You've got to hand it to Rachel Vincent. She can churn out a page-turner like nobody's business. And, really, with the way she tends to end each novel on a spectacular cliffhanger, I appreciate how close together Mira has released the last two. Installment number five, Shift, is due out in just one month and so I'm particularly glad I waited awhile to read Prey as the end of this one left me even more bereft than the last. A feat I didn't think was actually possible considering the consequences surrounding that ending. I had heard rumors of darkness swirling their way through the internets in regards to this volume and that probably contributed a little bit to my rather unusual willingness to wait as I was afraid of who would be hurt this time and by whom.
Faythe is counting down the hours. Since one of the conditions of her acquittal was Marc's banishment to the neutral territory, she's been on pins and needles worrying about his safety, relying on infrequent telephone calls to reassure her of his continued wellbeing. And when she's not fretting over Marc, she's busy playing nursemaid to the Sanders' newest refugee. Kaci refuses to shift and allow her body to heal and become one with its werecat self. But she worships Faythe and so it's our girl's job to convince the young girl that all won't go to hell in a hand basket if she lets her guard down long enough to shift. There is also the matter of Manx's trial and the political machinations to do with the sudden presence of another rogue female and the role of female werecats in general within the strictly patriarchal werecat community. So when Marc goes missing and packs of strays are seen prowling the neutral territory, Faythe, her brothers, and all her father's enforcers are on a mission to get to the root of these mysteriously linked events.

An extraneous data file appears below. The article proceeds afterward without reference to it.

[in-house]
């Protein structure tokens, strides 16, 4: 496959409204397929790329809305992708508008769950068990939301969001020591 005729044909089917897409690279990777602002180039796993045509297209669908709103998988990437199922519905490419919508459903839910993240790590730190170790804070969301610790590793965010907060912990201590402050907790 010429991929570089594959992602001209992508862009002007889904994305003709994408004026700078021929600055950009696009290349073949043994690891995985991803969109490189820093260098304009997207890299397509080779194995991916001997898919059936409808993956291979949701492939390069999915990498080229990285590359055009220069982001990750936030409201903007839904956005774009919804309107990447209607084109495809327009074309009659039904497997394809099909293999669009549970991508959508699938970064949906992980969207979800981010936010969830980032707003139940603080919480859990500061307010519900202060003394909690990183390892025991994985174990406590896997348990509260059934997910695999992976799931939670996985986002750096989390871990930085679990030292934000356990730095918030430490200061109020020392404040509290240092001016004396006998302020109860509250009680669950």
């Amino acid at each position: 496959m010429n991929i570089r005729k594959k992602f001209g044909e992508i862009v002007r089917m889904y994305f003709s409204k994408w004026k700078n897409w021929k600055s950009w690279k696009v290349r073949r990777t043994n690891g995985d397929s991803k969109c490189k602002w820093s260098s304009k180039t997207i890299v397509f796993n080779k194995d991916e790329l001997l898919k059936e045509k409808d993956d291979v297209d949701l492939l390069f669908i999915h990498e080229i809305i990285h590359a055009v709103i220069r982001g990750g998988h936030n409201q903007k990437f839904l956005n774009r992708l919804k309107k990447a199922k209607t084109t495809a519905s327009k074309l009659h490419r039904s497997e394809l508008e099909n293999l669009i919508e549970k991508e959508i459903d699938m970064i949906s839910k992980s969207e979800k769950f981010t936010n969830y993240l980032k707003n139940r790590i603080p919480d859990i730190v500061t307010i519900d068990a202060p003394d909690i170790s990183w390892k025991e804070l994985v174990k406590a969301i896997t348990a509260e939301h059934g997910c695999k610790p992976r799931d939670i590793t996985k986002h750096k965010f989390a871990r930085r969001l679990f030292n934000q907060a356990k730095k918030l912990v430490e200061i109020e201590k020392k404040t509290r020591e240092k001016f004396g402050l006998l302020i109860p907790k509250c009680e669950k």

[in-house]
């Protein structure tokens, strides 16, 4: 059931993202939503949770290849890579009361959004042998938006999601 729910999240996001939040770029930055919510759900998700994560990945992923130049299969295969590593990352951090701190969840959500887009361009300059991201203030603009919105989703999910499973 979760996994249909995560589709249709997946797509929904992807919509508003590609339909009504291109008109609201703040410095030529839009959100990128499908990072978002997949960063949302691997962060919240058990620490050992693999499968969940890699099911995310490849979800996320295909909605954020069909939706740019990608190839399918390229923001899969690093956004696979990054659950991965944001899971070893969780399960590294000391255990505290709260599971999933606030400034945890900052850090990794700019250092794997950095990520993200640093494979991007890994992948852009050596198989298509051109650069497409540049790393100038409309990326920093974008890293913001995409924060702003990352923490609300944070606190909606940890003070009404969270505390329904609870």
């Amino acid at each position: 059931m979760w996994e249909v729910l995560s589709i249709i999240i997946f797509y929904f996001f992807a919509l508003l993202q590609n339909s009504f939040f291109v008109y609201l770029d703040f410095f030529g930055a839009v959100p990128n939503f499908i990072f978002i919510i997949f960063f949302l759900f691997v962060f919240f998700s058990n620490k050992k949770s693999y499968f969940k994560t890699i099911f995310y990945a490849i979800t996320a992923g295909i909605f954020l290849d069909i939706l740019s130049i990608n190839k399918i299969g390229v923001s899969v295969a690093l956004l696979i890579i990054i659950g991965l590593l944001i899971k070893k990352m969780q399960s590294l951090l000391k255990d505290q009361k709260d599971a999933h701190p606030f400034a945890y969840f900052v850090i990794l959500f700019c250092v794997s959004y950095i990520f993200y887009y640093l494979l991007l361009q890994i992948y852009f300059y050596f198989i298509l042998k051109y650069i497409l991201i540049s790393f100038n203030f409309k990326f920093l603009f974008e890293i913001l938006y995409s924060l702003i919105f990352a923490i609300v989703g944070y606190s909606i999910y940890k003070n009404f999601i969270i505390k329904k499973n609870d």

I'm happy to confirm that the hints of maturation and resolve we saw in Faythe throughout Pride are all present and accounted for in Prey. She's very intent on the important things in this book. She hasn't lost sight of them and she is aware, in a way I don't think she ever has been in the past, of how her actions and her past affect her present and, more importantly, her future. I have always liked Faythe. But I liked her most of all this time around. Better than any of the other characters, in fact, which is saying something as I am kind of a fan of Marc. And Jace, too. But I loved how dogged she was about finding Marc and fulfilling her obligations to her father and Kaci, even to Manx's little son. That said, I would be remiss if I did not note the elephant in the room in Prey. A sense of inescapable doom hangs over this story and I had the distinct feeling that that horrible thing you're afraid will happen the entire time would not actually take place, and then, just when you think it's safe to let out that breath you've been holding, the equally but different horrible thing you're not thinking of would bash you over the head. And I was spot on. When it comes it deals a direct blow and from that moment on things are messy and painful and very, very conflicting. I finished completely unsure of how I felt, torn over what went down in the end. And nothing is going to help me figure it out but reading Shift and seeing how Ms. Vincent chooses to let the chips fall. I'll just be over here crossing my fingers they don't fall the way I'm afraid they will.